Pink Floyd: Between Syd and the Dark Side

Article excerpt

Pink Floyd: Between Syd and the Dark Side. DVD. Narrated by Thomas Arnold. [San Antonio, TX]: Silver & Gold Productions, 2010. SGDVD039. $16.95.

There's no doubt that the period of Pink Floyd's greatest commercial success coincided with the creative output expressed in the series of concept albums ranging from The Dark Side of the Moon (1973) to The Final Cut (1983) and including the ambitious multimedia project The Wall (1979). How - ever, it was the phase immediately prior to this success that is of most interest from a historical and structural standpoint. In terms of both style and form one can trace the gradual elaboration of compositional strategies which increasingly favored more prolonged structures as opposed to the single song, while in cultural terms this evolution was closely linked to the late sixties London scene, where experimentation involving art and popular music, avantgarde and counter-culture found a fertile ground for dialogue and confrontation. This is precisely the season featured in Pink Floyd: Between Syd and the Dark Side, the re-issue of a documentary film produced by Chrome - dreams in 2006 entitled Meddle: A Classic Album Under Review. It offers a critical overview of the early part of the group's activity, from the recordings marked by presence of the guitarist and singer Syd Barrett-with his flamboyant but fragile personality-through to Meddle (1971), both a culmination and the starting point for a new phase in their career. This album is in fact the main focus, taking up about half of the DVD's duration, with each piece being examined in detail.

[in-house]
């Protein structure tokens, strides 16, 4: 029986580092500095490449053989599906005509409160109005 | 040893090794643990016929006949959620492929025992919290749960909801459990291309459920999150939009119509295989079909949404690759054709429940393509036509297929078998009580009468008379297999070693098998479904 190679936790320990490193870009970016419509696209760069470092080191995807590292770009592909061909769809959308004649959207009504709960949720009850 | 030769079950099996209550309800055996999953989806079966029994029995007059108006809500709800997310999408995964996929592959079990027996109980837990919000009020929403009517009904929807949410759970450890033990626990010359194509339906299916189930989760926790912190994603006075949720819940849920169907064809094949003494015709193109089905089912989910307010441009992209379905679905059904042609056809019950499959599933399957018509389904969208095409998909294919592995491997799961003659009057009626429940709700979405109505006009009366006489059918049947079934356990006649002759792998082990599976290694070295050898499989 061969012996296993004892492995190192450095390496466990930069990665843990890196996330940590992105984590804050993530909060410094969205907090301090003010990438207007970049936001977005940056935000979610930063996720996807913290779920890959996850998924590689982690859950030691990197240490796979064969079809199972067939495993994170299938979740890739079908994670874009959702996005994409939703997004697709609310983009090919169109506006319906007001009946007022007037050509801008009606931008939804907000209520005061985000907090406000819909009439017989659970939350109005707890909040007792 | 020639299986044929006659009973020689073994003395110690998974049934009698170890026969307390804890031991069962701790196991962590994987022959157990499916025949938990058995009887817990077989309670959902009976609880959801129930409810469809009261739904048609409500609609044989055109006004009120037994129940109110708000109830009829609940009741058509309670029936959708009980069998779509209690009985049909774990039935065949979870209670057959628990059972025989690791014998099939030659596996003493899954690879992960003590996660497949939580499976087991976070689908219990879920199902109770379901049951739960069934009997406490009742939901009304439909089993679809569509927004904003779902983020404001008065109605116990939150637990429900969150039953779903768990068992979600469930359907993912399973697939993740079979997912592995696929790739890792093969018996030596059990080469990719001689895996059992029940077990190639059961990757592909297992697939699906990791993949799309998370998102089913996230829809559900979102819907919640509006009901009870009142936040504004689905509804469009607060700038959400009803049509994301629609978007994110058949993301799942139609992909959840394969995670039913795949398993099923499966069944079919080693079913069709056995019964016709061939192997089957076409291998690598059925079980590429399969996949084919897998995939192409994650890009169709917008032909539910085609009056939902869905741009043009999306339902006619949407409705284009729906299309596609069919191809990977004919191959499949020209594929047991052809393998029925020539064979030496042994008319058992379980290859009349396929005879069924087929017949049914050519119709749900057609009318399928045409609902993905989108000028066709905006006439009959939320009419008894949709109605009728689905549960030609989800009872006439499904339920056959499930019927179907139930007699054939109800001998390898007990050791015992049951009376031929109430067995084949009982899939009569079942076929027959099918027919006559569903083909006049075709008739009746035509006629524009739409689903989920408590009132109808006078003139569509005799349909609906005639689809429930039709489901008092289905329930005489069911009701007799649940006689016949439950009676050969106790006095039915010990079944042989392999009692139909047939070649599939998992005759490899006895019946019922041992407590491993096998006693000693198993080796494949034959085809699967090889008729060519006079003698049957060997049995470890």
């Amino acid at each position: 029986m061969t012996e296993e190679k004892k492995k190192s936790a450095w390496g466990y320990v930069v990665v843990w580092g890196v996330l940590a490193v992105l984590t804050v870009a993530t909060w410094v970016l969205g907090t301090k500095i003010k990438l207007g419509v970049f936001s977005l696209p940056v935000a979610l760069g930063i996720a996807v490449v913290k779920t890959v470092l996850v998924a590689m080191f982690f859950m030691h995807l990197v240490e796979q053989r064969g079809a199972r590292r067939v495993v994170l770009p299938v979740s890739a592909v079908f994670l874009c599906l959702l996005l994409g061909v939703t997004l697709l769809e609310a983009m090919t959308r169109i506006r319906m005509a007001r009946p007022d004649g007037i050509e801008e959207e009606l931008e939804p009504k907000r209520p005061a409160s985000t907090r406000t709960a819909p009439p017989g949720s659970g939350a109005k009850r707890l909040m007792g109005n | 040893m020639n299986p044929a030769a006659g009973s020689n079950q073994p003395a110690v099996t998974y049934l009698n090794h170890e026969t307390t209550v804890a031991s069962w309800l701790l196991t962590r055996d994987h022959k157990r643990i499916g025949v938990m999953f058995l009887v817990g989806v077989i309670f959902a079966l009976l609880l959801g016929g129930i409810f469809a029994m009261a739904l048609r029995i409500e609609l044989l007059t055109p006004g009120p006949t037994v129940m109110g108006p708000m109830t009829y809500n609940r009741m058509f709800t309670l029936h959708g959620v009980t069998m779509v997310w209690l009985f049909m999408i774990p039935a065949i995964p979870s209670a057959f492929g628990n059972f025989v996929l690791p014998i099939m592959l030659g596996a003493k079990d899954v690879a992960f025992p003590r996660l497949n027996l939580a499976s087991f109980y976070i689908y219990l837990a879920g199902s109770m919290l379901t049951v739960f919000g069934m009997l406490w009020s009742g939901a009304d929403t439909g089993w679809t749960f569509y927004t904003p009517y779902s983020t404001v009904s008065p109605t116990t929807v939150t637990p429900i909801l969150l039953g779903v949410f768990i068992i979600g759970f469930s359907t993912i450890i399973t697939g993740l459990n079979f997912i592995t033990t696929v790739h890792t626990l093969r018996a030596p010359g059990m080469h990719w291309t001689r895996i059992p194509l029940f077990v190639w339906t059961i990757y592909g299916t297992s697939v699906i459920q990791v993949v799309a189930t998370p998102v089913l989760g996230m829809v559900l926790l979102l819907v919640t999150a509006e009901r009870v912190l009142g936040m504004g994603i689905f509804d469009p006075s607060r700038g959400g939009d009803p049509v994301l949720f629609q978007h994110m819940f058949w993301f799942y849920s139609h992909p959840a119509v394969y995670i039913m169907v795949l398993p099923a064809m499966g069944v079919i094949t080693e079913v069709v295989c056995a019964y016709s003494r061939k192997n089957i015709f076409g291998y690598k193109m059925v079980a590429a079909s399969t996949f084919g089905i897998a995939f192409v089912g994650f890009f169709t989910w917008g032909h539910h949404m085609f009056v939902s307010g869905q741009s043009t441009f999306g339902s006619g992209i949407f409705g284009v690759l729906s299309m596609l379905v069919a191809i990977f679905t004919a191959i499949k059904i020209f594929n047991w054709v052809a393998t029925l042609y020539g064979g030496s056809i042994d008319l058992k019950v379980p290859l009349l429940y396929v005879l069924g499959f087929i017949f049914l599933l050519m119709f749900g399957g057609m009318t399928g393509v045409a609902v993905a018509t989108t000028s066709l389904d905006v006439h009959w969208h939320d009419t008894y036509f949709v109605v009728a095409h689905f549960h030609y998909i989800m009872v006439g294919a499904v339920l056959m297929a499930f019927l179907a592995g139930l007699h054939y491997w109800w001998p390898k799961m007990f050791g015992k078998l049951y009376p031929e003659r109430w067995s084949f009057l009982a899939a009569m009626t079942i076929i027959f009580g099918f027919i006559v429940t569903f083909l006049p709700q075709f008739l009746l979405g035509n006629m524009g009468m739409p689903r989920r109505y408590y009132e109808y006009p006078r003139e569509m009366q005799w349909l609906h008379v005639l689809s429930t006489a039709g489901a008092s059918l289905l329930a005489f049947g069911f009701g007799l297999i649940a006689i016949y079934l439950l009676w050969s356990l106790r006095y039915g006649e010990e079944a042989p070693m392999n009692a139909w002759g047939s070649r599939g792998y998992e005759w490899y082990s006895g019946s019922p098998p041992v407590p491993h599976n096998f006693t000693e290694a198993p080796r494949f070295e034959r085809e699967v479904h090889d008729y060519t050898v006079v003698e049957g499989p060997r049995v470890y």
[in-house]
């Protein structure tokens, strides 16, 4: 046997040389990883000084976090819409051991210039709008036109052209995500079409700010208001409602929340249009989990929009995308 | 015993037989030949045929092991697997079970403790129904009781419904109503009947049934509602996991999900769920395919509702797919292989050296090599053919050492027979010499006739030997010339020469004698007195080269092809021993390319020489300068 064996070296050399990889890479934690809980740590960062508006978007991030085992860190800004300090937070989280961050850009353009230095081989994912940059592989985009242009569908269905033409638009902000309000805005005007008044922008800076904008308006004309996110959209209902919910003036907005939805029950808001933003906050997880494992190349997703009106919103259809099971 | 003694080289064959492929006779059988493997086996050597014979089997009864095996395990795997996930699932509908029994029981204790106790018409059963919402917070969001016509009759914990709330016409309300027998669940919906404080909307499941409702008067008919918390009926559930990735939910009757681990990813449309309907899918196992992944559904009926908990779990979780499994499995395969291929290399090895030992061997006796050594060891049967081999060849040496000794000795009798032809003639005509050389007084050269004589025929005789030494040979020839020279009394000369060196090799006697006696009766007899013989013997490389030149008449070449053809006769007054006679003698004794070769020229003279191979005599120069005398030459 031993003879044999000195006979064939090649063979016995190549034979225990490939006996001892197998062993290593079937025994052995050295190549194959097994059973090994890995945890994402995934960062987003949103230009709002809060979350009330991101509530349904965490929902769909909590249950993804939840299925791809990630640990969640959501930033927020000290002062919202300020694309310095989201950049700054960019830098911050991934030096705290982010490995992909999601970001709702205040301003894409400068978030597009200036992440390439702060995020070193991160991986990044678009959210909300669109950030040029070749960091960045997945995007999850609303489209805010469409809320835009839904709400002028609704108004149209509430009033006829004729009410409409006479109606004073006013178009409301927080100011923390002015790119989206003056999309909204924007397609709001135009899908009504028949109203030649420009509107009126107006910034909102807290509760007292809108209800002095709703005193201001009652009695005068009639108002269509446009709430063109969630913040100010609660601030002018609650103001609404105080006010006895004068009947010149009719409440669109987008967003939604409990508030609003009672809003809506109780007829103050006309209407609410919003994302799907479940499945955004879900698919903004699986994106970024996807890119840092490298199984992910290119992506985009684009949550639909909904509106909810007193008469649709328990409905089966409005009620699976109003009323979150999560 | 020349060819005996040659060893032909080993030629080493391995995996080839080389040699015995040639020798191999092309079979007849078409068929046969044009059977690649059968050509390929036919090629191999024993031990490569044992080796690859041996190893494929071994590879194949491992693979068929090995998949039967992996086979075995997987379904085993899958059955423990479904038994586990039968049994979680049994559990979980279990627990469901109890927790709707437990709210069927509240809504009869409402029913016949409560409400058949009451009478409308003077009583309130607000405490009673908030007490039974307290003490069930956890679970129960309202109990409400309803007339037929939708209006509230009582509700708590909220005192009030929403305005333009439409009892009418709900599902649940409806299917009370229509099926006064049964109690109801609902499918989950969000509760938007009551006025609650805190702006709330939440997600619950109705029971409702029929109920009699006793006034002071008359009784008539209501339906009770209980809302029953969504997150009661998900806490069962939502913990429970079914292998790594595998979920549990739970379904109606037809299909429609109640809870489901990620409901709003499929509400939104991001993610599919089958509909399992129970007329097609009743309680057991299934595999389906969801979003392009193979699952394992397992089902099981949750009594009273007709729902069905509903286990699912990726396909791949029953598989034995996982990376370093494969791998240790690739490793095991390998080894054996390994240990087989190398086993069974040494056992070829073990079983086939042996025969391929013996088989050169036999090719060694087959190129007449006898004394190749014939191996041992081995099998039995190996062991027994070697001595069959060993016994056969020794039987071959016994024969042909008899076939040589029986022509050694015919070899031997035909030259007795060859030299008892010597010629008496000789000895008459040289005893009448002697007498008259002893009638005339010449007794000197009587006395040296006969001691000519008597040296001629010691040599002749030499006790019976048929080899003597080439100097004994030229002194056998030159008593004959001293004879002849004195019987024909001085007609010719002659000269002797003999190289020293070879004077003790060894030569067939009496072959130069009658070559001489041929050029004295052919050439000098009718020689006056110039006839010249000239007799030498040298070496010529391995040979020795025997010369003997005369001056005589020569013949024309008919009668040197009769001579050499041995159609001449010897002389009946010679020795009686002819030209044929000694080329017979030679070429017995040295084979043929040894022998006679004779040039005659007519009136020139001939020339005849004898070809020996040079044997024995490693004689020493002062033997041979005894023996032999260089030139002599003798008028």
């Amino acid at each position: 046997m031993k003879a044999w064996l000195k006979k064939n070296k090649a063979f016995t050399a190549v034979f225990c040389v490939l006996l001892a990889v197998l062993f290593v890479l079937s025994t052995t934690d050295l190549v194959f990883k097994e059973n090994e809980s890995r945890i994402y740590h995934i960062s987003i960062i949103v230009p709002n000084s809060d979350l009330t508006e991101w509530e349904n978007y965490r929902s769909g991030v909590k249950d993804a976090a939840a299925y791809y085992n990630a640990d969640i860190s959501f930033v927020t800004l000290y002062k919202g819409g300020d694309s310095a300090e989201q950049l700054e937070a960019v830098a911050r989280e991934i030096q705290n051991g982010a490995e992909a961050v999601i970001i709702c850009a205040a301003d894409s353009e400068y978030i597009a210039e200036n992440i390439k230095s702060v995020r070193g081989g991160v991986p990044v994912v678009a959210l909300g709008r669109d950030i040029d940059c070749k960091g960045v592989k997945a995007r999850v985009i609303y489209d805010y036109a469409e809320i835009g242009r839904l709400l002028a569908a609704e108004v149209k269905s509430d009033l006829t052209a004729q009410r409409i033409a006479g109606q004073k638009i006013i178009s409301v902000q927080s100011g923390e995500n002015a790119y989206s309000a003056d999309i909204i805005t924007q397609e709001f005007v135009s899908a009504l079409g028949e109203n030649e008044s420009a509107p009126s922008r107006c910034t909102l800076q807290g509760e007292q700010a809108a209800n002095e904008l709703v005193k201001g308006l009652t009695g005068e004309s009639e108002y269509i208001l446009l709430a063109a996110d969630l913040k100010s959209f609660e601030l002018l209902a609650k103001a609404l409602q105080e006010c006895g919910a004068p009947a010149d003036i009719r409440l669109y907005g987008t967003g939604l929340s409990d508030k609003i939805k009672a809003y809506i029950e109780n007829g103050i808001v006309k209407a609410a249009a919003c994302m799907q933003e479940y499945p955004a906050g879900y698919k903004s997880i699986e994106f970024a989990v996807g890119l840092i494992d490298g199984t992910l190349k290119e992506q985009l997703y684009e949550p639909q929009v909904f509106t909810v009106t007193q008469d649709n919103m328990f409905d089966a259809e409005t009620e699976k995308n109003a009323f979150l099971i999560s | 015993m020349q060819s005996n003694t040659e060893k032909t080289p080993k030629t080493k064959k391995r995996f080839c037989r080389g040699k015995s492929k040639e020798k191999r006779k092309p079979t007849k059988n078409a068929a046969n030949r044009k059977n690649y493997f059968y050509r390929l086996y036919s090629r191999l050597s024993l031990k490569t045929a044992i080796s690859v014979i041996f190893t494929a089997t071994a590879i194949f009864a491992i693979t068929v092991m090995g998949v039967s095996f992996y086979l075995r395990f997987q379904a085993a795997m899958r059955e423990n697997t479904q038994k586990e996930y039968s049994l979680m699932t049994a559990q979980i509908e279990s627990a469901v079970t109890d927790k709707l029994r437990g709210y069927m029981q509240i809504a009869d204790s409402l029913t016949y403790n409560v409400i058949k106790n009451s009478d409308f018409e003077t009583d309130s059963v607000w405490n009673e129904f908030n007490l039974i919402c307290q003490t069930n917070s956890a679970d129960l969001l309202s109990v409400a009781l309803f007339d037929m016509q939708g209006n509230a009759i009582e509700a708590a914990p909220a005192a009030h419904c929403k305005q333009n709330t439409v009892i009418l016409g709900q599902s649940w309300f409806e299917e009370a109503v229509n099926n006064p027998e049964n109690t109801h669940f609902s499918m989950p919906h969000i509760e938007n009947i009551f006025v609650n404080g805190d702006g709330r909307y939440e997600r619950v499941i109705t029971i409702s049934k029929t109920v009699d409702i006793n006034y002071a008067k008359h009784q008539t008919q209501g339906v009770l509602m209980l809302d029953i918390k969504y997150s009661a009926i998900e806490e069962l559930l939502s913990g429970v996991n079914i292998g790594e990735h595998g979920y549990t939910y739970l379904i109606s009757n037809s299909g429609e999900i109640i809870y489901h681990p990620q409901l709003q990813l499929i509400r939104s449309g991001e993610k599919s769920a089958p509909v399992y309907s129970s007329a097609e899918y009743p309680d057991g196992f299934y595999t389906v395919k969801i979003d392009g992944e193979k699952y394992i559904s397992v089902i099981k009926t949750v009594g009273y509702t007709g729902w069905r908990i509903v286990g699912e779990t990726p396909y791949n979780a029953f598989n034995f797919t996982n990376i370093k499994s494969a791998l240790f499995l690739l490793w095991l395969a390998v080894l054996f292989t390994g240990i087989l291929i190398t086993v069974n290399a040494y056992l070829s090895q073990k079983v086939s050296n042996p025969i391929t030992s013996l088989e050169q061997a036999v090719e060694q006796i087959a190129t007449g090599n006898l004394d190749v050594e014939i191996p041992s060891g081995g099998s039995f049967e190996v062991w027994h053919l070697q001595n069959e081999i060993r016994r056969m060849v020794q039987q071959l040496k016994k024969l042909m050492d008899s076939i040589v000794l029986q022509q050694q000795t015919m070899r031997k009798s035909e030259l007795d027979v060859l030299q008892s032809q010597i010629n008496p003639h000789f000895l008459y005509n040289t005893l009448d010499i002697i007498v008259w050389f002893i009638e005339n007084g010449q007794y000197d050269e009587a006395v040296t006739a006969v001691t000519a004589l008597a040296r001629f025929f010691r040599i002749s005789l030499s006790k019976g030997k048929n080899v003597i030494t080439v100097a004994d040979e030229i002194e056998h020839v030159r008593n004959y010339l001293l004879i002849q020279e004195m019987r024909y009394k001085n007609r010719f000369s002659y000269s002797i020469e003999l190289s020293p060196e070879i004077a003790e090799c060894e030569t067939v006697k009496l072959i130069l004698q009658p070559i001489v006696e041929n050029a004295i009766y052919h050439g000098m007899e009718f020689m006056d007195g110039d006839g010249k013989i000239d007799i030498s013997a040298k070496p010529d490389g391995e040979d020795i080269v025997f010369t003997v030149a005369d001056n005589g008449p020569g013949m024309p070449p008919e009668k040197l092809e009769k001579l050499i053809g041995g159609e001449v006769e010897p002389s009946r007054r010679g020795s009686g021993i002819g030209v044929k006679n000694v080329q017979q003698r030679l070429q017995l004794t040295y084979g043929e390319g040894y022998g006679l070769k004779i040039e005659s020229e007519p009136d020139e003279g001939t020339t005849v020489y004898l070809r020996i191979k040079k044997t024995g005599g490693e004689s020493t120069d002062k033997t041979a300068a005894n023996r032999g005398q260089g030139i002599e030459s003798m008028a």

The group's artistic development over these years is narrated by means of a fastmoving collage made up from different sources: contemporary documents and films, extracts from films the group collaborated on, such as Tonite Let's All Make Love in London, The Committee, Zabriskie Point, Live at Pompeii, computer graphic animations of record covers and booklets, and specially made interviews with figures from the period as well as journalists and music critics from the leading magazines (The Wire, New Musical Express, Mojo, Record Collector and others). All this disparate material is woven into a lively audiovisual assemblage that will undoubtedly appeal both to fans who want a better understanding of the group's early output and to teachers, journalists and students interested in an overview covering not only Pink Floyd but also the whole scene in which their ideas were able to sprout and blossom. …


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